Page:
The same doctor who was banned from executions in Missouri has been discovered as a participant in Arizona’s most recent execution. Dr. Alan Doerhoff’s signature was at the bottom of the EKG tape for Robert Comer, who was executed in 2007. Eight months earlier, Dr. Doerhoff was prohibited from participating in further Missouri executions because of questions about his standards and competence. Doerhoff had assisted in more than 54 executions in Missouri, developed procedures, inserted catheters, and monitored prisoners’ consciousness in federal executions carried out in Indiana. According to 2006 court records, he admitted under oath to being dyslexic, that “he ‘improvised’ the dosages of the drugs (partly because of how conveniently or inconveniently they were packaged), had no set protocol and kept no records of procedures.” The hearing’s judge prohibited Doerhoff from participating “in any manner, at any level” in Missouri’s lethal-injection process. Prior to this ruling, Doerhoff had been sued for malpractice 20 times, paid several settlements, and was officially reprimanded by the Missouri Board of Healing Arts for not disclosing malpractice suits to a hospital where he practiced. He was subsequently barred from practicing in some hospitals.

The techniques that Doerhoff developed appear to have influenced Arizona’s new execution procedures, including a complex practice of administering the lethal chemicals through a catheter in the groin instead of an arm, possibly leading to higher risks of error and undue suffering. Such a technique appears to be unique to jurisdictions where Doerhoff participated in executions. When the Arizona Department of Corrections was questioned about Doerhoff’s participation, they denied any association with the doctor. When media representatives showed proof of Doerhoff’s signature on the execution documents, the Corrections officials cited statutes that protect the identity of Arizona executioners. Arizona is still fighting petitions in court to reveal information about their execution staff. Experts say that Doerhoff techniques are overly complex and prone to error. Despite being prohibited from participating in Missouri executions, Dr. Doerhoff is still legally permitted to participate and influence other state and federal executions.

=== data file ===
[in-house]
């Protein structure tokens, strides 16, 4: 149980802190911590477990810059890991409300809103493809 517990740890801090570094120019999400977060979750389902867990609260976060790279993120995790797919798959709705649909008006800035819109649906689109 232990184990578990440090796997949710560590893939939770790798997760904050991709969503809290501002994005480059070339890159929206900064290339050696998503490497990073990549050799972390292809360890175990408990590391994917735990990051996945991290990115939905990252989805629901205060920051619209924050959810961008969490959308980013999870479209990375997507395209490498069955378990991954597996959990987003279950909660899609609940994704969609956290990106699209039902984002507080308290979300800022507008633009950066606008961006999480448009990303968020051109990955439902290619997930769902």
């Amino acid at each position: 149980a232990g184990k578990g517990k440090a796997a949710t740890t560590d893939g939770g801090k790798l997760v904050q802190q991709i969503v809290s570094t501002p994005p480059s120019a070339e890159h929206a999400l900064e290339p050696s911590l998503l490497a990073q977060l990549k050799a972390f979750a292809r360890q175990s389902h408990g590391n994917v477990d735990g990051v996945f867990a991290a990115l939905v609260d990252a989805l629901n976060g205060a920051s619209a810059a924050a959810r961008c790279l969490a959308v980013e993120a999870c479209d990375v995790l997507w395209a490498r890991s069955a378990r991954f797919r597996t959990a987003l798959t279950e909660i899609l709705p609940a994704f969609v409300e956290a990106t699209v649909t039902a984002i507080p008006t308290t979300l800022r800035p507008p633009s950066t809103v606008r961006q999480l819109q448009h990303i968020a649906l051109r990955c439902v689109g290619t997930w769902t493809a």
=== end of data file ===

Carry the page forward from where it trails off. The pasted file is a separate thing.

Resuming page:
(M. Kiefer, “Doctor banned from executions in Mo. now in Ariz.,” The Arizona Republic, July 24, 2008). See Executions.